GP: We always have a few new ones, though. We miss those that used to come but are not with us any longer, but we pray that that is because they have bettered themselves with employment or a move. This has happened a lot this year with our country’s improved economy.
CN: Do you have to meet any federal or state guidelines for your feeding program?
GP: We work in conjunction with the North Carolina food bank, where we pay 3 cents per lb. for the food we pick up weekly, but the only information the state needs is how many are in the home. In numbers served, we have averaged from 24 a night on the low side, when we were first starting out, to 200 on the high side. We served 155 plates last night and 60 of those were take-out deliveries to locals who are shut-in, disabled or unable to drive at night.
CN: The meals you serve are free, so what means do you have of raising money for the food and rent?
GP: We have regular contributors who donate towards our rent and insurance, and donors in-kind who bring supplies and food to us.
Every time we have a need God sends us the right person at the right time.
For example, right after we moved up to the community center the stove broke and it was not two hours after word got out that somebody drove up with a brand new stove. Next, the freezer went out and the man who helped with the stove told a friend, who in turn brought us a new one within a week. We have never gone without.
CN: Do you hold fundraisers to supplement the help received from donors?
GP: We hold a certified race and kids’ fun run each year on Super Bowl weekend. We call it the SOUPER BOWL 5K and all the participants receive a bowl of soup at the end. We have done this for 7 years now and each year we have had better sponsors and bigger outcomes. It is totally a God thing because from this one fundraiser we get enough funding to support the food we buy all year. Shirley also writes grants and that funding fills in any financial gaps.
CN: Tell me about your meals. Feeding programs like yours are called “soup kitchens” but I know you serve a lot more than that.
SA: I am the cook so I think our food is pretty good; people seem to like it. It is home-cooked, good-country eating. We serve meals like fried chicken with potato salad and snap beans; grilled hamburgers with the fixings and baked beans; chicken enchiladas and salad; chicken Pastry with green beans and sweet potato casserole; lasagna and salad; spaghetti and pizza; soup and sandwiches; breakfast for dinner; and favorite casseroles include pineapple casserole, vegetable casserole and corn pudding. We also get homemade desserts from a loyal supporter and cakes from the local IGA.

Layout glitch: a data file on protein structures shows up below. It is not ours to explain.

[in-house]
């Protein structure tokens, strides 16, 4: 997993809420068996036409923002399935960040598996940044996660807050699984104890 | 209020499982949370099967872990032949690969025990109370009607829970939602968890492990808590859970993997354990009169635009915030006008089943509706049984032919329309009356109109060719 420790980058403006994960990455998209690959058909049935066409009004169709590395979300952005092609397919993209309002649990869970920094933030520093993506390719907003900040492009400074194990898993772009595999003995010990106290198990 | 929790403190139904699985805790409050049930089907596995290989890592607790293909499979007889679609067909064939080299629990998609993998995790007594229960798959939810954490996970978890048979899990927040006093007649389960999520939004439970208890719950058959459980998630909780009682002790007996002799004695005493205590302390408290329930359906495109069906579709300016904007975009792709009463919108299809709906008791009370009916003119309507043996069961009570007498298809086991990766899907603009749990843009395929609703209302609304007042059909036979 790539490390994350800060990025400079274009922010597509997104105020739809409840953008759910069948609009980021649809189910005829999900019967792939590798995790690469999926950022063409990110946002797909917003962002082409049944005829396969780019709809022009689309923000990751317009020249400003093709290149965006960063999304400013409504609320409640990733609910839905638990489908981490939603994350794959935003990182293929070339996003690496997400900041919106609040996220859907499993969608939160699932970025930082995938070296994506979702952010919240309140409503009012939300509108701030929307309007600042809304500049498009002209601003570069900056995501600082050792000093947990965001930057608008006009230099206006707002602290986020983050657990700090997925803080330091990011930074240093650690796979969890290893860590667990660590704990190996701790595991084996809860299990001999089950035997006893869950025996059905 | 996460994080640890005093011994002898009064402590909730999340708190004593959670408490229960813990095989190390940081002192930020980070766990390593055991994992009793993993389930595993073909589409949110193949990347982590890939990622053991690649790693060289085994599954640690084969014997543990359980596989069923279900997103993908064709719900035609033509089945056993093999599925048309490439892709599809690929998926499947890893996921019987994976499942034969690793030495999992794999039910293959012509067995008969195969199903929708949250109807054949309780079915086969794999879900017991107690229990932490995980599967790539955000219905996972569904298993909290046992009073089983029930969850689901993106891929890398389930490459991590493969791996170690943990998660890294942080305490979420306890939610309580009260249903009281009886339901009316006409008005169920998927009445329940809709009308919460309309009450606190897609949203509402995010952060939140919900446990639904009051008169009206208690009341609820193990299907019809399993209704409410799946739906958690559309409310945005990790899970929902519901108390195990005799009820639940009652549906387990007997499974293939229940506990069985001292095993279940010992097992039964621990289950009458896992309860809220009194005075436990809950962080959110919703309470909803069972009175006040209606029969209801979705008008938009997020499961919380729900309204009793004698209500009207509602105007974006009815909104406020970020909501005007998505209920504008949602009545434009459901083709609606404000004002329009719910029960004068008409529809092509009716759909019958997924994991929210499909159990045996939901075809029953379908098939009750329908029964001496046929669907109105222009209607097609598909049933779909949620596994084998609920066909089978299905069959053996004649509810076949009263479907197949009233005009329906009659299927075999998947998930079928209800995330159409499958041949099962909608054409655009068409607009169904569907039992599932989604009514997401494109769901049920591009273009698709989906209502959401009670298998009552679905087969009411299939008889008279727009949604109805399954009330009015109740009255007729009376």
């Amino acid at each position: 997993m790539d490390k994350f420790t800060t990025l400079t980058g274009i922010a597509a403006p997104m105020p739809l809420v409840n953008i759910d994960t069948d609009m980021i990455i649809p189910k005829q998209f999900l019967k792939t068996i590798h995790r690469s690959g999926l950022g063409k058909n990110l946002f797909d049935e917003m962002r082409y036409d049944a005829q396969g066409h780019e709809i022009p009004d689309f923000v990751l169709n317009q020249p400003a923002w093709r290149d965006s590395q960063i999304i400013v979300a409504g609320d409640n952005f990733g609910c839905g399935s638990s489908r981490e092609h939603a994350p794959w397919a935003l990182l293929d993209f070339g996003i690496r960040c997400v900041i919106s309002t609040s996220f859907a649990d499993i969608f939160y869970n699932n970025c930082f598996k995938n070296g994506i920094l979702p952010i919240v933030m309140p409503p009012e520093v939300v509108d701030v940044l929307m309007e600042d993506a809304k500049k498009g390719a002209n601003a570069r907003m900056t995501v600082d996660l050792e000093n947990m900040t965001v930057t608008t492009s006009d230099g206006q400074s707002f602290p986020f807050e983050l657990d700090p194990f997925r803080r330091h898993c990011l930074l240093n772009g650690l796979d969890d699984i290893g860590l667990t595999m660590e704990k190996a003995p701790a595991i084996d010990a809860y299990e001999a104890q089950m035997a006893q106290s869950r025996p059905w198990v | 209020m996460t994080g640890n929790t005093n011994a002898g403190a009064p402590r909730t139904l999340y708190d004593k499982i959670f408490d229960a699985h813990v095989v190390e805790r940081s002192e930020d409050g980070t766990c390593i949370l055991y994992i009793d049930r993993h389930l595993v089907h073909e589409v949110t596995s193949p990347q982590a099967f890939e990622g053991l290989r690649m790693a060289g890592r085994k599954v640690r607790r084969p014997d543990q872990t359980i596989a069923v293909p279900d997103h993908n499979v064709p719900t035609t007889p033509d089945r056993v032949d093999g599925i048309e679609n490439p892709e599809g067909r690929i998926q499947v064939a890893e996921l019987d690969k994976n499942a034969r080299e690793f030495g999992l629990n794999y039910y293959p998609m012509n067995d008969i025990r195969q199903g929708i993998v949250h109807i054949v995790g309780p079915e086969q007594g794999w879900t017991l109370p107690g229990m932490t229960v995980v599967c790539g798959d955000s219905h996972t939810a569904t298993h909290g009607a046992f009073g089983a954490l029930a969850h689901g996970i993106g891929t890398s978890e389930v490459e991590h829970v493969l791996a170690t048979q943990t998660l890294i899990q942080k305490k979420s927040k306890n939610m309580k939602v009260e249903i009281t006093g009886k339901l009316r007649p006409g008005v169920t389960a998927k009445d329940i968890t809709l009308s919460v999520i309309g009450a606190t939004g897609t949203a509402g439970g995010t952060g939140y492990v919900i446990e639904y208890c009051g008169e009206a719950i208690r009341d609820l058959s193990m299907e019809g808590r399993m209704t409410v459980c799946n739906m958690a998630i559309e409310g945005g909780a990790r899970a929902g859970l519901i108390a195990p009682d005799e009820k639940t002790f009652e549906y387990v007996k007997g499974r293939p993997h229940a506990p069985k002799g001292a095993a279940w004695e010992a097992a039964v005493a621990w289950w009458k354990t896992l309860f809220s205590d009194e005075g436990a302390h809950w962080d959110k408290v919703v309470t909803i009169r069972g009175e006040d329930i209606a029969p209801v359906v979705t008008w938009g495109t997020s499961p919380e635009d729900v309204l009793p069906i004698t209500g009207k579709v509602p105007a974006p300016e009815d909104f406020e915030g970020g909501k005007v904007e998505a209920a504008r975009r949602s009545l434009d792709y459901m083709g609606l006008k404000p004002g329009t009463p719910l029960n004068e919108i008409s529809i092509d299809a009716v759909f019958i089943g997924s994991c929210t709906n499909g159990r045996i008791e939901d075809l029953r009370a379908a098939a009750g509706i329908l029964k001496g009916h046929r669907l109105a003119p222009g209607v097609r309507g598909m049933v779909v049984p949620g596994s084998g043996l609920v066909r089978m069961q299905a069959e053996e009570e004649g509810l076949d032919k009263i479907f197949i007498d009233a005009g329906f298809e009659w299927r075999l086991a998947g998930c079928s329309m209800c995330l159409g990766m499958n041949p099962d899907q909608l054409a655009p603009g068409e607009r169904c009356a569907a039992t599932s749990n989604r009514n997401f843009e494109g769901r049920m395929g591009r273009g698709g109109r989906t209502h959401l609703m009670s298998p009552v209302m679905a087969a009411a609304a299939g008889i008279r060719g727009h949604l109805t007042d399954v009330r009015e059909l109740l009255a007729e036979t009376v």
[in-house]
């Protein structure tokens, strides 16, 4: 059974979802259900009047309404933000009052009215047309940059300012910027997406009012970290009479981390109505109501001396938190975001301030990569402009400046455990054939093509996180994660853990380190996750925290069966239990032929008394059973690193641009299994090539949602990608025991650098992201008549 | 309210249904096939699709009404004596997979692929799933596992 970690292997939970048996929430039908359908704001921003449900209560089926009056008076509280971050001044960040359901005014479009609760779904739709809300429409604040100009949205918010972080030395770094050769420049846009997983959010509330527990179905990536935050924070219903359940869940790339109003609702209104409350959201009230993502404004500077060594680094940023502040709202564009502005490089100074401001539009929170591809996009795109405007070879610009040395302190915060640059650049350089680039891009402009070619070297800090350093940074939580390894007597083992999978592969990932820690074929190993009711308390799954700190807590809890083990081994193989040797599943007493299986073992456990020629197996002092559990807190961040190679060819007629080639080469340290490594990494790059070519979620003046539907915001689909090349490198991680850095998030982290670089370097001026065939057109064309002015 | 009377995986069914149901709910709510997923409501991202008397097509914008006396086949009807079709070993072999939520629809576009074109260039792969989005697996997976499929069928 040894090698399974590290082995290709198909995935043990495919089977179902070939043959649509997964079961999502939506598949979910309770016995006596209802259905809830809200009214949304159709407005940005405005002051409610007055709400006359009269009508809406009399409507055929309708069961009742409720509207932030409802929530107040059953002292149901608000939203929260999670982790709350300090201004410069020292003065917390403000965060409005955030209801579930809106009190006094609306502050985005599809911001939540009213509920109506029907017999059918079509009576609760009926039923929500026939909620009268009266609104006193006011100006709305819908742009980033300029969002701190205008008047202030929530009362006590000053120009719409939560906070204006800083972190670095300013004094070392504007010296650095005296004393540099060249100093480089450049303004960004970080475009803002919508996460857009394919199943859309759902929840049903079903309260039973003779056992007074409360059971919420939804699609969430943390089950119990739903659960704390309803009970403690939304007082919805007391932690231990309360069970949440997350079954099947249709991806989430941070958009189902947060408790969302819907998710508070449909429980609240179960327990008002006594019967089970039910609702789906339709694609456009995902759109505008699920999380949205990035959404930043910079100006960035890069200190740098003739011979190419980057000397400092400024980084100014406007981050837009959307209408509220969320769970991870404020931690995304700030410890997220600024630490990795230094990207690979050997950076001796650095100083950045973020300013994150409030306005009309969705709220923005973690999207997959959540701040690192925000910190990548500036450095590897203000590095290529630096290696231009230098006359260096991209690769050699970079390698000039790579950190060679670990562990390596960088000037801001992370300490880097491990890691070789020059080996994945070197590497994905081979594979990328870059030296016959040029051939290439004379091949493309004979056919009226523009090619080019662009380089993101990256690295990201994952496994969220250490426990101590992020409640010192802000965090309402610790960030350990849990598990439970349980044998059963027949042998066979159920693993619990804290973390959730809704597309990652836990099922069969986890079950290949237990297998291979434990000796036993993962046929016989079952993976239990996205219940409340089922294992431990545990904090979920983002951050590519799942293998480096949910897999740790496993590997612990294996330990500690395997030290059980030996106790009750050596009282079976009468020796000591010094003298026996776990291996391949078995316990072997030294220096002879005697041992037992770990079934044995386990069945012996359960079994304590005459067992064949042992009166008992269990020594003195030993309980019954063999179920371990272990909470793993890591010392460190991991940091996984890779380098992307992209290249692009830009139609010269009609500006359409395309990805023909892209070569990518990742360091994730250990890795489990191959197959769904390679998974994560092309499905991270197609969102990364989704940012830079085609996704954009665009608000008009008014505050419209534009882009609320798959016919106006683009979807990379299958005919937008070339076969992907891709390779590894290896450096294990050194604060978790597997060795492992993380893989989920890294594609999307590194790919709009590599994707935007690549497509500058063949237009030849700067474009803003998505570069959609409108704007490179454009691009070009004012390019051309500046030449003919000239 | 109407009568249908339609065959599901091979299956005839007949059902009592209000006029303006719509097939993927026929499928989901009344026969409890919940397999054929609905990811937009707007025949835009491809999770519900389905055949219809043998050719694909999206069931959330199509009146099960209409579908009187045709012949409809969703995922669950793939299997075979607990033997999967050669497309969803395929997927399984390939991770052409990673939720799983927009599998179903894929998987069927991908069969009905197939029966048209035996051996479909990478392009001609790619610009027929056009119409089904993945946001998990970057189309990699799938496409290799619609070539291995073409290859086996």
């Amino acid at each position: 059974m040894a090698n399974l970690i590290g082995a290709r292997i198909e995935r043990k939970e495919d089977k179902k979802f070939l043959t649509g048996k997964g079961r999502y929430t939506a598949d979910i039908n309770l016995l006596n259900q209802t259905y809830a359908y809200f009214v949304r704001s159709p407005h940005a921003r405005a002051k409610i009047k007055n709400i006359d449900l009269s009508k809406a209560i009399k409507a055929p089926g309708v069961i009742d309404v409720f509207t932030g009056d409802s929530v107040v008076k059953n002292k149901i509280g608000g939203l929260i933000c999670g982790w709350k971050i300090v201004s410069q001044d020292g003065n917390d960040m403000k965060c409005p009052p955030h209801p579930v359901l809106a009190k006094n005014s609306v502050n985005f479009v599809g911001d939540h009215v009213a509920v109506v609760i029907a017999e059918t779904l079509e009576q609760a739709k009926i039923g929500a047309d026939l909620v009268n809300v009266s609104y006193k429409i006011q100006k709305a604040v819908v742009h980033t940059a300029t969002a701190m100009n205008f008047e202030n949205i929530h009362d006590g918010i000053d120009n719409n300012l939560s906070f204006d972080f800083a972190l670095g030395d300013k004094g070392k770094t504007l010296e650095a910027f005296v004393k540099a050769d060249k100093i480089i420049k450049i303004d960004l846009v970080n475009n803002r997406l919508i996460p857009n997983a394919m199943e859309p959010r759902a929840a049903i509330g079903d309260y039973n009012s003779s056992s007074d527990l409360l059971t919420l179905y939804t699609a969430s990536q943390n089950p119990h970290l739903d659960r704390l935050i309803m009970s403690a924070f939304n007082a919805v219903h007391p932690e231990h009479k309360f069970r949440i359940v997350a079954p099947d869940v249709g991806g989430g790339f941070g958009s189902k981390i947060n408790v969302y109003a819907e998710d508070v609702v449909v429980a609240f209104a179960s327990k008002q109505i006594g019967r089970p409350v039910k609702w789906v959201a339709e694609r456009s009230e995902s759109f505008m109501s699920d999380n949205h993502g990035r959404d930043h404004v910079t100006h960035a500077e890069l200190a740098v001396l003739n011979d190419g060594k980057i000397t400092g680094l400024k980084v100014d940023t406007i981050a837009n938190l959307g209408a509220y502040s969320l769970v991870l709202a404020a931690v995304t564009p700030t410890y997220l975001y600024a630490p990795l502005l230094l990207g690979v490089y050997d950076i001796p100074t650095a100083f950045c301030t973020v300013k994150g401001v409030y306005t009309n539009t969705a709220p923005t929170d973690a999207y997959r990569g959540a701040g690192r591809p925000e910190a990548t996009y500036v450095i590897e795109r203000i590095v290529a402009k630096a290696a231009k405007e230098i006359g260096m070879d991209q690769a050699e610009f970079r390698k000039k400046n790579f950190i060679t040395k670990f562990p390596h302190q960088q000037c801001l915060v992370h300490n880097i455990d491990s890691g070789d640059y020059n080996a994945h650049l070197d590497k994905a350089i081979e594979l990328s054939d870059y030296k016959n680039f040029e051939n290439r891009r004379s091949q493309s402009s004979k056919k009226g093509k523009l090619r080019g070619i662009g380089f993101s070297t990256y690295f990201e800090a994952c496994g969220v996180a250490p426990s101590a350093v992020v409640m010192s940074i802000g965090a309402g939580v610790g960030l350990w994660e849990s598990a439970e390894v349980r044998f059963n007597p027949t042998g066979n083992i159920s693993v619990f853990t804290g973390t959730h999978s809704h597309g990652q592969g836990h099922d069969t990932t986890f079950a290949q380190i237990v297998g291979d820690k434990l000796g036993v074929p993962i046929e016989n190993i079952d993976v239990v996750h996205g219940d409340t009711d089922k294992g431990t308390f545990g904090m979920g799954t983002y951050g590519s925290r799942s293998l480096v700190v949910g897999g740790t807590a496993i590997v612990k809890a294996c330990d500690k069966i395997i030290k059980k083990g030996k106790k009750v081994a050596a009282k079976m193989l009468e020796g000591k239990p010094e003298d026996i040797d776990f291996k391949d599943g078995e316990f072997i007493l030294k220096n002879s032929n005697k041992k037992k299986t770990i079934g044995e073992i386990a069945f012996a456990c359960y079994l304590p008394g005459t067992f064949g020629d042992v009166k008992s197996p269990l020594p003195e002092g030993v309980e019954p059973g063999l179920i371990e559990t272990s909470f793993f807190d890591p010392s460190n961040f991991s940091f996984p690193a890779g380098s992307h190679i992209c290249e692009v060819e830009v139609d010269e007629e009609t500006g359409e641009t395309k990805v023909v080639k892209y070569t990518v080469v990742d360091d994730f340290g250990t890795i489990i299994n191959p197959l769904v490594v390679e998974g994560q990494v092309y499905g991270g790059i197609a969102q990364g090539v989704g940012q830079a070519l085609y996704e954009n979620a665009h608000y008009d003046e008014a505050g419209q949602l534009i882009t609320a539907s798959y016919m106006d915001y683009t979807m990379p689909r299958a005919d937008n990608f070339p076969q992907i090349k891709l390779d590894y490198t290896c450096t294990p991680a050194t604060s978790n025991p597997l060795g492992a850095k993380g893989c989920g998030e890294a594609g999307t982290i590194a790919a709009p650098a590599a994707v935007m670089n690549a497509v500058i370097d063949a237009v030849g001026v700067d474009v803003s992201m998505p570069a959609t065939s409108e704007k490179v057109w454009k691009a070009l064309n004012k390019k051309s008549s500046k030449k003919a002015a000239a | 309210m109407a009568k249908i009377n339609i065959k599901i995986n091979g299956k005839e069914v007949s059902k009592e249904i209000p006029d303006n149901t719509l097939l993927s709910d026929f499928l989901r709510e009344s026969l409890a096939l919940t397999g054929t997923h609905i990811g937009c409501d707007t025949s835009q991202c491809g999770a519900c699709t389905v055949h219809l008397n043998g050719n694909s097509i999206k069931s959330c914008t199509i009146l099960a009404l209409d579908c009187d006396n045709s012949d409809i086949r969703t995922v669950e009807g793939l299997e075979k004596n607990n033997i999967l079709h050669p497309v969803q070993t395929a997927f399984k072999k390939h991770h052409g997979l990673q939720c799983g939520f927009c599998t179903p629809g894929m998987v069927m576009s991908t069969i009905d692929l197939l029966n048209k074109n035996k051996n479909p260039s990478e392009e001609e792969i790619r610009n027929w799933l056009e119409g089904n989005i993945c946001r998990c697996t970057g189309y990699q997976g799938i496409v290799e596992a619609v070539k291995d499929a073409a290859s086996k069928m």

CN: Can you share any of your favorite stories about those sweet folks, those whom you serve?
GP: We had a man come a few years and I greeted him and hugged him as I do for all our guests. At that time, he was homeless and was hoping to stay with some family members that night.
A few weeks later, he came back to the soup kitchen. I said oh my goodness, it is so good to see you, and his answer to me was: It is so good to be seen. People look right past people like me, so thank you.
That is my favorite story of all.
CN: You are both retired and could be spending your time in many other ways. Why do you choose to do this?
GP and SA: InMatthew 25:35 Jesus says, “For I was hungry and you gave me something to eat, I was thirsty and you gave me something to drink, I was a stranger and you invited me in.” Those listening asked Jesus when did we see you see us this way, Lord? Jesus answered, “When you do these things for the least of these you have done it unto me.”
We take that literally and know that hunger especially does not just mean for food; we know people are hungry to know the Lord and have Christian fellowship. So, in addition to the meal, we also share a message and prayer every week. It all boils down to being the hands and feet of Jesus. He made a point to go to those who had less, to give them more of Himself. That is what we try to do, too.